“DroneBase’s mission is to provide enterprise customers with a better, faster, and safer way to access the health of industrial and commercial assets,” Burton said. “For our customers and our partners, we deeply try to be the absolute best in class across both data analyst and data capture.”

Alongside the images, no data is present to clients without a DroneBase analyst looking at it first. DroneBase has about 50 full-time employees working the backend. This type of virtually instant coverage saves clients time and money.

“Working with DroneBase improves a client’s ability to analyze their workflow,” Daryl WatkinsSolar Magazine Interviewee Avatar, Vice President of Enterprise Solutions at DroneBase, told Solar Magazine. “No secret that drones have been of great use in the solar industry for years.”

“All the data from the inspection gets brought in house and we prepare and analyze data for our clients. It still doesn’t go out the door and without human-assisted analysis.”

Screenshots of DroneBase's Solar Asset Insight Platform
Photo: DroneBase

Watkins added that DroneBase benefits its clients because the company can analyze all their fields across the country, reducing the number of vendors the client would need to deploy nationally. DroneBase can scale right alongside their client’s fields.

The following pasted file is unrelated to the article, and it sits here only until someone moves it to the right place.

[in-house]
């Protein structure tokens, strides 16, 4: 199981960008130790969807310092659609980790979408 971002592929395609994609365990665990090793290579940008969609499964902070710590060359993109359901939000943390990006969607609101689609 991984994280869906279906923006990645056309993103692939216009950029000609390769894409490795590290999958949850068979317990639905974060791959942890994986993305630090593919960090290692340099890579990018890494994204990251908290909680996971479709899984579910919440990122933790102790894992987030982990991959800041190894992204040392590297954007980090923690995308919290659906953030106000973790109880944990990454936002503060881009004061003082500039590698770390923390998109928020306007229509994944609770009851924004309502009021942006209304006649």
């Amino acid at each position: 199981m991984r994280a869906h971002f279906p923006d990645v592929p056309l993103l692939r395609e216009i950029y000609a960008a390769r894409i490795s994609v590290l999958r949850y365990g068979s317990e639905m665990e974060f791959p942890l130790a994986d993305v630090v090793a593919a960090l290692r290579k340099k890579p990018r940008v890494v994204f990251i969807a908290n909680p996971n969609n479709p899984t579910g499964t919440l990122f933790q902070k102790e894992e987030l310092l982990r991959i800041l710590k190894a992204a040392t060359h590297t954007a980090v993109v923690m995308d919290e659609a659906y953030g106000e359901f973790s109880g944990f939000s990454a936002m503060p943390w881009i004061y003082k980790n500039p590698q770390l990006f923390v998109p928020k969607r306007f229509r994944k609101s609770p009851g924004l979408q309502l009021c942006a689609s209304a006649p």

“The hardest thing is to scale,” Burton said. This is why the launch of DroneBase Europe makes the founder so proud. “It’s easy to do a cool demo or show proof of concept is nice, too. But when you think about the number of solar assets in the world, and how broad the use cases are from residential to utility, it’s not easy to provide complete coverage, and we can.”

“Our drones will feel like magic for a solar asset owner,” Watkins said. “They sit at a desk at home and log in and see a great scale overview and even any panel to panel anomalies.”

Who is in the sky

DroneBase works on a contract basis with thousands of registered drone pilots across the country. This enables them to have coverage of nearly the entire United States, and their next goal is international. The company has already expanded to work with a German subsidiary.

Burton boasts the company’s “novel training program,” that has trained hundreds of pilots in a specifically targeted training at an infrared training center. They learn thermography, but also drone captures. The program is a completely tailored training specific to solar assets.